MI Marine Fuel Technology Delegation Visits Wärtsilä

IMG_2279Trieste, Italy – Ben Iosefa, Director for Energy Applications at Methanex, Chairman of MI’s Global Fuel Blending Committee, and Vice Chairman of MI’s Board of Directors, led an Institute business mission to Trieste, Italy on Monday and Tuesday to witness firsthand new developments in methanol marine fuel technology.

The delegation, comprised of 12 executives and MI staff, included representatives from member companies Ecofuel, Methanex, Mitsubishi Gas Chemical (MGC), Mitsubishi International Corp., PETRONAS Chemicals Group (PCG), Qatar Fuel Additives Co. (QAFAC),  and Salalah Methanol Company.  The group visited the Trieste offices and factory of Helsinki-headquartered Wärtsilä, to learn about their development of a methanol-diesel engine for Swedish ship owner Stena.

Wärtsilä is a global leader in complete lifecycle power solutions for the marine and energy markets. The company is celebrating its 180th anniversary this year.  In 2013, Wärtsilä’s net sales totaled EUR 4.7 billion with approximately 18,700 employees. The company has operations in more than 200 locations in nearly 70 countries around the world.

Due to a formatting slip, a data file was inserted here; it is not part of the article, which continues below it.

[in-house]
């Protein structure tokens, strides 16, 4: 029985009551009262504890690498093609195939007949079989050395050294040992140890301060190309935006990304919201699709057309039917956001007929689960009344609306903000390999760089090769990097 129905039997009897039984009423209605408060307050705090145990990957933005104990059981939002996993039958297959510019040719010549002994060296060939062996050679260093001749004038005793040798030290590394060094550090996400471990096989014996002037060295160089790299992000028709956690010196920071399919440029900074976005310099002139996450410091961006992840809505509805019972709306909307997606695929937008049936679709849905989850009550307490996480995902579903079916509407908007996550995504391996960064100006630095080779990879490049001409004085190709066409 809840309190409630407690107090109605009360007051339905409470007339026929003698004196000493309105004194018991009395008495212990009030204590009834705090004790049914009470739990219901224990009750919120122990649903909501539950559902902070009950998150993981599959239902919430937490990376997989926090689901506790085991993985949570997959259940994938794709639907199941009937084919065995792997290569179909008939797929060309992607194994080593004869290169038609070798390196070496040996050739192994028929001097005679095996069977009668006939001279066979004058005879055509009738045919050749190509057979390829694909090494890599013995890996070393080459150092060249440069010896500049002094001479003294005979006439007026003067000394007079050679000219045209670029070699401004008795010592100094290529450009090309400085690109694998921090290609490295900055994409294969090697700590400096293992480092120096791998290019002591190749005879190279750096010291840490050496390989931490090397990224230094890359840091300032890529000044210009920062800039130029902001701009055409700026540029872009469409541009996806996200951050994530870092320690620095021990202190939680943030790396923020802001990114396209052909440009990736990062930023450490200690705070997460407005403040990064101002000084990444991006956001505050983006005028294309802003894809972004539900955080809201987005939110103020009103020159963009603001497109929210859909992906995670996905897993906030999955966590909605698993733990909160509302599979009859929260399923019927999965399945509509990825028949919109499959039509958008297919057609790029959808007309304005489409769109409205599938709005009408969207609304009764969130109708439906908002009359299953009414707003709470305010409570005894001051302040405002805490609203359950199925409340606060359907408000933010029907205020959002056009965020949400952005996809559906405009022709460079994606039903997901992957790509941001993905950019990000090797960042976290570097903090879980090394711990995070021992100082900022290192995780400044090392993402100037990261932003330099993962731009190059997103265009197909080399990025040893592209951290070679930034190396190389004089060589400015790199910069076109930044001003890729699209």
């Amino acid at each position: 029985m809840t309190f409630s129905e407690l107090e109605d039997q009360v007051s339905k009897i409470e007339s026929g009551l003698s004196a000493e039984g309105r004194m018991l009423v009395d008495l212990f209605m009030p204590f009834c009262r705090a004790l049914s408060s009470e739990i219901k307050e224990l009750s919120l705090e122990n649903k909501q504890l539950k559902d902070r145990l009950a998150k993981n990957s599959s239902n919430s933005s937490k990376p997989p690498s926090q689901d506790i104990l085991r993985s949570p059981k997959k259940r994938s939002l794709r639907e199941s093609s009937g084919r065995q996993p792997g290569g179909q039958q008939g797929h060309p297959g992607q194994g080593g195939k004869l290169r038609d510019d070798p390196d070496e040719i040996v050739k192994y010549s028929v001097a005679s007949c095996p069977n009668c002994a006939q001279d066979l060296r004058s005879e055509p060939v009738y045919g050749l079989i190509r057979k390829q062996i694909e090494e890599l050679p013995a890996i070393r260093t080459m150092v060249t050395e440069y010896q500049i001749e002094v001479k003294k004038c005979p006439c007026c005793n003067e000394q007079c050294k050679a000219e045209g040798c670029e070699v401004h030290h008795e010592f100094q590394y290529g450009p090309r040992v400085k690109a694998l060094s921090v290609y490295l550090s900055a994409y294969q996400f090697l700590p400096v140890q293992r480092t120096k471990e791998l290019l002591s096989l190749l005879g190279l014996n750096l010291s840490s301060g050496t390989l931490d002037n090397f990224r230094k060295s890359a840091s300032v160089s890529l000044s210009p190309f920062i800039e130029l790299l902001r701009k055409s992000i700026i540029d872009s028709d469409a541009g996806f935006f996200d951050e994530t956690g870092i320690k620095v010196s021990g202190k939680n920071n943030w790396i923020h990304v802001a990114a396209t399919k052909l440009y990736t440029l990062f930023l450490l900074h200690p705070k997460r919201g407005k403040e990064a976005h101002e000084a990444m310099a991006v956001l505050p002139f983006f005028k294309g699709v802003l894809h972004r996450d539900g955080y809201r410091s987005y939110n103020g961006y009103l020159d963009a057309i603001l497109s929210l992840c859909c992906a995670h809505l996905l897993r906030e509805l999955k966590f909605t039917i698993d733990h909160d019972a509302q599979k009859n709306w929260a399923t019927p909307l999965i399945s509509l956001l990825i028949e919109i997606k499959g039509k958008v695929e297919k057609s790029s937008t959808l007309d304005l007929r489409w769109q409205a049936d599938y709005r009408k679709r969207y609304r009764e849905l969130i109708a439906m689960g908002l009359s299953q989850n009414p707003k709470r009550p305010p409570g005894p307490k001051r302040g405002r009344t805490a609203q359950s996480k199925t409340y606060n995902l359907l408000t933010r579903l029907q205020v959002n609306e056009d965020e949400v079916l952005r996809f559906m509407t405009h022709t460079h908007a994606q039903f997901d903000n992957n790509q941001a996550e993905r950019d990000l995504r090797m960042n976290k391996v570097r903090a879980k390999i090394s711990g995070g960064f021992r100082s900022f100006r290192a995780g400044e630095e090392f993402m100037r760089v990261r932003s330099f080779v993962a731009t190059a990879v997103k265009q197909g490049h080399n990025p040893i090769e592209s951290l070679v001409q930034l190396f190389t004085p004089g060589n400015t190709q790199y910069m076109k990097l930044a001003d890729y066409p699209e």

As the International Maritime Organization (IMO) has announced restrictions on the amount of sulfur dioxide (SOx) and nitrous oxide (NOx) that can be emitted from ships (i.e., limits of 0.5% SOx emissions in ships globally from 2020 onwards) – including through the Sulfur Emission Control Areas (SECA) in northern Europe, the marine industry has been looking at various options to replace bunker fuel which could meet these emissions targets.  It is believed that there is the potential for 43 million tons of methanol equivalent that could be used in the SECA after January 1, 2015.

Among these options, fuel oil is approximately 40% more expensive than traditional bunker fuel.  The high costs of LNG conversions has made development of marine engines that can run on methanol an attractive option; Wärtsilä is currently exploring the conversion of Stena’s Germanica ferry’s existing four engines which could ultimately enable them to run on a combination of diesel and methanol.
MI’s delegation and Wärtsilä executives and engineers witnessed the first live tests on the engines which were running on diesel, and which were then switched over to methanol and run successfully at loads up to 50%.  The engine has now successfully reached 100% load and tests are continuing to optimize the best efficiency. The company plans to overhaul Stena’s Germanica engines for use with methanol later this year, and the Germanica’s four engines should all be running on diesel and methanol by August 2015.


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